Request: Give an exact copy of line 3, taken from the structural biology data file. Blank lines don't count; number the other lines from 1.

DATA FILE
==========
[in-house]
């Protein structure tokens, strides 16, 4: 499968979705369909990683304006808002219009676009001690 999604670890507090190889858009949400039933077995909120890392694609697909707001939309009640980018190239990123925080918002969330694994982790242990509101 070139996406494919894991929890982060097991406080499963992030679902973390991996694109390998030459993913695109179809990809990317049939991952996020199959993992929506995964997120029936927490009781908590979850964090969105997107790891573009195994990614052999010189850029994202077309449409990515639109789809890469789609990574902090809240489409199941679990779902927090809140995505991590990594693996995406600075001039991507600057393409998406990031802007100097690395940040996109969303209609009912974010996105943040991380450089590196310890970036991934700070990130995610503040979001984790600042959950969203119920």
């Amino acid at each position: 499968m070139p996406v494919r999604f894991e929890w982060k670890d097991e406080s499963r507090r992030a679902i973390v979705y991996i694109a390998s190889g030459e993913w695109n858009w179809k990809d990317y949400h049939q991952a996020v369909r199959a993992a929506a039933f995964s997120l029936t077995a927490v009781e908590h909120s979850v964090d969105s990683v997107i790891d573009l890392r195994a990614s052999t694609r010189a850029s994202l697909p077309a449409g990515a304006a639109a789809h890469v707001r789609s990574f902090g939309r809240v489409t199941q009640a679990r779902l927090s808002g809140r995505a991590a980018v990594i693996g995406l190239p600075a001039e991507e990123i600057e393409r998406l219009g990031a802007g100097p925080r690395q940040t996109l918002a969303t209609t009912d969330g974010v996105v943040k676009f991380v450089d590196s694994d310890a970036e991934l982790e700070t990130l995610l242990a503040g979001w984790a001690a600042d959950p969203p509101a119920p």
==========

């Amino acid at each position: 499968m070139p996406v494919r999604f894991e929890w982060k670890d097991e406080s499963r507090r992030a679902i973390v979705y991996i694109a390998s190889g030459e993913w695109n858009w179809k990809d990317y949400h049939q991952a996020v369909r199959a993992a929506a039933f995964s997120l029936t077995a927490v009781e908590h909120s979850v964090d969105s990683v997107i790891d573009l890392r195994a990614s052999t694609r010189a850029s994202l697909p077309a449409g990515a304006a639109a789809h890469v707001r789609s990574f902090g939309r809240v489409t199941q009640a679990r779902l927090s808002g809140r995505a991590a980018v990594i693996g995406l190239p600075a001039e991507e990123i600057e393409r998406l219009g990031a802007g100097p925080r690395q940040t996109l918002a969303t209609t009912d969330g974010v996105v943040k676009f991380v450089d590196s694994d310890a970036e991934l982790e700070t990130l995610l242990a503040g979001w984790a001690a600042d959950p969203p509101a119920p």